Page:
Beek74 799 Views
Joined: Oct 20, '12;
Posts: 4 (25% Liked)
; Likes: 15
My ostomy nurse is wonderful. I've had an ostomy since I was 24 (I'm 38 now) and have been working with the same nurse for 12 years. What other areas of nursing do you get to follow someone that long and watch them go from total despair to acceptance? Having an ostomy that leaks is just awful. I can go for years without a leak, have a revision and have to start all over again, and I know my WOCN will work with me and advocate for me until we find something that works. She has never let me down. She has helped me through the emotional difficulties, she runs a great support group, and she doesn't give up until she finds something that works. I don't know if you all understand how important the work you do is to your patients. Having an ostomy is not easy, but it gets much easier if you have a great WOCN that you can count on. She makes the difference between me living in the bathtub or working and going to school. So, as a patient, I wanted to put that out there. You guys are great!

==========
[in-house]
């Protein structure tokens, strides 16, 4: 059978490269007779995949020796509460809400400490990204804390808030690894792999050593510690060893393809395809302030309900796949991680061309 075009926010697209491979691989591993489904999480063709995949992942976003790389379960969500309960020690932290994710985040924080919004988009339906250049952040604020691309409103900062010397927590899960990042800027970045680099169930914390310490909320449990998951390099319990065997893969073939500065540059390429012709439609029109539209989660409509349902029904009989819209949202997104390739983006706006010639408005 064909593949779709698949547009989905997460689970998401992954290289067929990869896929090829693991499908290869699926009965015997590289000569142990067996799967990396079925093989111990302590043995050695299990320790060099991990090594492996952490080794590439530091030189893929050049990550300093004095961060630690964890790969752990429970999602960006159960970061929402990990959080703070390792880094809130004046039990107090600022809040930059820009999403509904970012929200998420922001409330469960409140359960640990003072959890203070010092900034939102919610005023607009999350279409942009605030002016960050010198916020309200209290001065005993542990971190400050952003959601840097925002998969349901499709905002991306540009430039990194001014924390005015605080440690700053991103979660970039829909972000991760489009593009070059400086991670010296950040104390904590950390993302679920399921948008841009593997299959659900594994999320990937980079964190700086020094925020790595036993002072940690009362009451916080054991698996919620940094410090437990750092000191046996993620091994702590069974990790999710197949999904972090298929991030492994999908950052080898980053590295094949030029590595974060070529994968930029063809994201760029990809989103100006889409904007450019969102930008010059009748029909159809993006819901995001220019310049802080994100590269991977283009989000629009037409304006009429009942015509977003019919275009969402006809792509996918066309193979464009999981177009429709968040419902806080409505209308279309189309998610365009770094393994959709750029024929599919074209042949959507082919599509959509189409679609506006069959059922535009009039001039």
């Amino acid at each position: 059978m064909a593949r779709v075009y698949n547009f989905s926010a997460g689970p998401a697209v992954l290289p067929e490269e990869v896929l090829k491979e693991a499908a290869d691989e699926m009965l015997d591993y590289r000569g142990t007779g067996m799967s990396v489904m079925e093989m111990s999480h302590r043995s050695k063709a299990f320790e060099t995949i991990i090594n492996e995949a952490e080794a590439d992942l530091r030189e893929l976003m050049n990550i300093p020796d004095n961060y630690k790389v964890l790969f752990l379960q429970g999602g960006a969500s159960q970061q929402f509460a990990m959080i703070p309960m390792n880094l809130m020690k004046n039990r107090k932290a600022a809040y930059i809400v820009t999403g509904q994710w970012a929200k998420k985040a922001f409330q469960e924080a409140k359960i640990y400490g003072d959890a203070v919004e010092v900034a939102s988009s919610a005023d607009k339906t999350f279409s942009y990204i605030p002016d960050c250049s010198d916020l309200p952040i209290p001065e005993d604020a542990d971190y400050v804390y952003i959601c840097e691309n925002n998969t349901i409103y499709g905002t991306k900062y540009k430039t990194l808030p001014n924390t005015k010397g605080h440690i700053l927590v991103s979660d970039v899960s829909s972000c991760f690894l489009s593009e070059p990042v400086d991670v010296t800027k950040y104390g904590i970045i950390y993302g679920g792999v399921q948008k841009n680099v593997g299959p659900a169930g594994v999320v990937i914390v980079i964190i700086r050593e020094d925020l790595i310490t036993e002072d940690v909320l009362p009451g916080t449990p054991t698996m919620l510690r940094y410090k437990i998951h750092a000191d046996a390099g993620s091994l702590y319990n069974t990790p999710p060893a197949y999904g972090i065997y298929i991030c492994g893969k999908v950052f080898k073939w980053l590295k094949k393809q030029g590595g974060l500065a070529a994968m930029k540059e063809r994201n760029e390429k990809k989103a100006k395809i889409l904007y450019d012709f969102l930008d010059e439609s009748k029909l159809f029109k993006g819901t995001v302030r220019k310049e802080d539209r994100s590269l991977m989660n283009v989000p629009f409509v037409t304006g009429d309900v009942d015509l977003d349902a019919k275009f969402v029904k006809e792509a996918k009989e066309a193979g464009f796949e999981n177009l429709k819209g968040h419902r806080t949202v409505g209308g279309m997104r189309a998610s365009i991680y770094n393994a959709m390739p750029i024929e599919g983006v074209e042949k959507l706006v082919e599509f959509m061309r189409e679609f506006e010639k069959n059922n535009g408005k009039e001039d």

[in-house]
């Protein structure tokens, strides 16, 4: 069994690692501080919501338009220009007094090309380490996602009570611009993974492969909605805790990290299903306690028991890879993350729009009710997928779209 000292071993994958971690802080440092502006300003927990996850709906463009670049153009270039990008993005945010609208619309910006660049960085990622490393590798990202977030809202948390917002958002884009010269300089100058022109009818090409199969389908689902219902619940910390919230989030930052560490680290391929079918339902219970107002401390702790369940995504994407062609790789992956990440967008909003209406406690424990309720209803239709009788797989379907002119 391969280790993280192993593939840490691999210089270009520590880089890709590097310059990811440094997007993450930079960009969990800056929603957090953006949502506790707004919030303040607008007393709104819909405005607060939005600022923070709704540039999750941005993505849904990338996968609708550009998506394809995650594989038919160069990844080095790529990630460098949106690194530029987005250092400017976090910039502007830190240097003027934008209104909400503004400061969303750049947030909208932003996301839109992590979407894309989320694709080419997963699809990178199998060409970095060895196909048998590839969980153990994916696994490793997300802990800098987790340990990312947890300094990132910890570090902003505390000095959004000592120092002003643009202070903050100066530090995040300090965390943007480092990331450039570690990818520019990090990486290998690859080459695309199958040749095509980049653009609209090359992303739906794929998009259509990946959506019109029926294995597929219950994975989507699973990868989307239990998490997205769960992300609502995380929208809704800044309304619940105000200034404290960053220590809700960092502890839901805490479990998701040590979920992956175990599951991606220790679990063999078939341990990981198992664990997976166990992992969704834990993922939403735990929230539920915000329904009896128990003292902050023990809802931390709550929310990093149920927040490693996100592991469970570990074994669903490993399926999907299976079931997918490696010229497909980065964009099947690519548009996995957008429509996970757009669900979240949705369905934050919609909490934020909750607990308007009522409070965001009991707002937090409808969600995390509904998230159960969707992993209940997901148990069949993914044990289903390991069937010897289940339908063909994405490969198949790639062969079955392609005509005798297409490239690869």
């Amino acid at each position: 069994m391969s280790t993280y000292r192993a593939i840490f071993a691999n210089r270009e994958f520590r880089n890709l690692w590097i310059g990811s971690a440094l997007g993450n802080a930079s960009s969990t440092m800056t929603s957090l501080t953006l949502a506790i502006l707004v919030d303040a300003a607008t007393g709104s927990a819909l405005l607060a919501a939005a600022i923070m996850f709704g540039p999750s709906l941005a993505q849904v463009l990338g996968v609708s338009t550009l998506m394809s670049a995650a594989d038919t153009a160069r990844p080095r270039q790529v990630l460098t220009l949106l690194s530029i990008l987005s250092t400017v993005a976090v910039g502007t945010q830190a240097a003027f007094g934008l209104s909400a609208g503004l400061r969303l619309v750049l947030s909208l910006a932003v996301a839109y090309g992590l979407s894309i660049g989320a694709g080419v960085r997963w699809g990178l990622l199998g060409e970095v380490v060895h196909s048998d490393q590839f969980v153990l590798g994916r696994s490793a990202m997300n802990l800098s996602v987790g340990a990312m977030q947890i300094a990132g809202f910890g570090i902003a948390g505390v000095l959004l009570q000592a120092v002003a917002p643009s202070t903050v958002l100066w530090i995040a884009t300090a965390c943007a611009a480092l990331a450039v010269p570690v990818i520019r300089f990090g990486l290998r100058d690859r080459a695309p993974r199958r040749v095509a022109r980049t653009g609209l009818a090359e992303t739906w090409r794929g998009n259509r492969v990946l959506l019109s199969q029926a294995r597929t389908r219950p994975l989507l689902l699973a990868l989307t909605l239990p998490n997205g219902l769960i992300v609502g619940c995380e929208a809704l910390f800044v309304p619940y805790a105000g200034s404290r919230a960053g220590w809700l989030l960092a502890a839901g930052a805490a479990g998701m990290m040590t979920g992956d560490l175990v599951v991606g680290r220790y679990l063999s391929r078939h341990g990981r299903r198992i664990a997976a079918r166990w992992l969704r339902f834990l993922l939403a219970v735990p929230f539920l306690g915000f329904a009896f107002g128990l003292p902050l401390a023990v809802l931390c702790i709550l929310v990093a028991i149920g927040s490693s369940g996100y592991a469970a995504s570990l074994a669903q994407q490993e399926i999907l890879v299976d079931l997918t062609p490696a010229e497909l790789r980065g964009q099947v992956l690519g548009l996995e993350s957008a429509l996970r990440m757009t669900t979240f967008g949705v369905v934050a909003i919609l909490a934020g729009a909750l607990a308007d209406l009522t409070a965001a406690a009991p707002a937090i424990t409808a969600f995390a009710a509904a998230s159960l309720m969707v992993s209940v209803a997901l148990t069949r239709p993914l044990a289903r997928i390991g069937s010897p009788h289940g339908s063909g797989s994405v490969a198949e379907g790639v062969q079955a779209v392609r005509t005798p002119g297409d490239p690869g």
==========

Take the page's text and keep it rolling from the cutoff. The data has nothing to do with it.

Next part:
I honestly enjoy working with new ostomy patients. It is so satisfying to see a
patient that couldn't stand to look at the stoma right after surgery participate in
their ostomy care with confidence at discharge. To me, an ostomy wafer/bag that
keeps leaking and won't stay on is a trouble-shooting challenge that I don't mind
I think I missed my calling.....an ostomy nurse.
I had UC until my ileostomy. Using the hat is so embarrassing for patients. But they're all correct, the patient should know what their trigger foods are.
Most ridiculous thing I ever had to come to the ER for. I had surgery, and got a wound infection. I was d/ced on a Friday evening. I left the unit and went to the grocery store to grab a few things with my mom before heading home. Suddenly I notice my JP bulb is open. The little tab that closes it and provides the suction has come off. I tried everything. I tried taping it up, went to CVS and asked the pharmacist if they carried them, called the unit I'd left only an hour ago. They all said go to the ER. I felt so stupid, but with the open drain leading into my body, just over a wound infection, and thinking about 2 days of bloody drainage getting on my clothes and sheets, I didn't know what was the best choice. So back to the ER. I was hoping they could just get me a new bulb and I could leave in a decent amount of time. Instead I was there 6 hours, had to be seen by a resident and a surgeon and have a whole exam even though I felt fine. I could not believe there was no better way to get a new JP bulb. If the thing had broken 2 hours earlier, it would have been a 5 minute issue.
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